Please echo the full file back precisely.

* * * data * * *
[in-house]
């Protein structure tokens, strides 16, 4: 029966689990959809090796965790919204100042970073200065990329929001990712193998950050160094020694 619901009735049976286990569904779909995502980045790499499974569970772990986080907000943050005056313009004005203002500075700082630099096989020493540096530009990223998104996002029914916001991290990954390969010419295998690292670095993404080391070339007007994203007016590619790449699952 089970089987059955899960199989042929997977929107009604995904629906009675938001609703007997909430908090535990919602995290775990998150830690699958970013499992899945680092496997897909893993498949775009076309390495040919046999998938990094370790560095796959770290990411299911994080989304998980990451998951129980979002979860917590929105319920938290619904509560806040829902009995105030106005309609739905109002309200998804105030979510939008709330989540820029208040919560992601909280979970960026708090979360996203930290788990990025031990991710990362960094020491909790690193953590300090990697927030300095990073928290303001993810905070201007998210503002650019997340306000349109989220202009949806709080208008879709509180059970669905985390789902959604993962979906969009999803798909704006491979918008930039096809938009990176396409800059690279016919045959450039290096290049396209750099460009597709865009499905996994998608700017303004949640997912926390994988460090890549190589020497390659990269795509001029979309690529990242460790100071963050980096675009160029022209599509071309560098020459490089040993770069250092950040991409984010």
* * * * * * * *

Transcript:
[in-house]
């Protein structure tokens, strides 16, 4: 029966689990959809090796965790919204100042970073200065990329929001990712193998950050160094020694 619901009735049976286990569904779909995502980045790499499974569970772990986080907000943050005056313009004005203002500075700082630099096989020493540096530009990223998104996002029914916001991290990954390969010419295998690292670095993404080391070339007007994203007016590619790449699952 089970089987059955899960199989042929997977929107009604995904629906009675938001609703007997909430908090535990919602995290775990998150830690699958970013499992899945680092496997897909893993498949775009076309390495040919046999998938990094370790560095796959770290990411299911994080989304998980990451998951129980979002979860917590929105319920938290619904509560806040829902009995105030106005309609739905109002309200998804105030979510939008709330989540820029208040919560992601909280979970960026708090979360996203930290788990990025031990991710990362960094020491909790690193953590300090990697927030300095990073928290303001993810905070201007998210503002650019997340306000349109989220202009949806709080208008879709509180059970669905985390789902959604993962979906969009999803798909704006491979918008930039096809938009990176396409800059690279016919045959450039290096290049396209750099460009597709865009499905996994998608700017303004949640997912926390994988460090890549190589020497390659990269795509001029979309690529990242460790100071963050980096675009160029022209599509071309560098020459490089040993770069250092950040991409984010």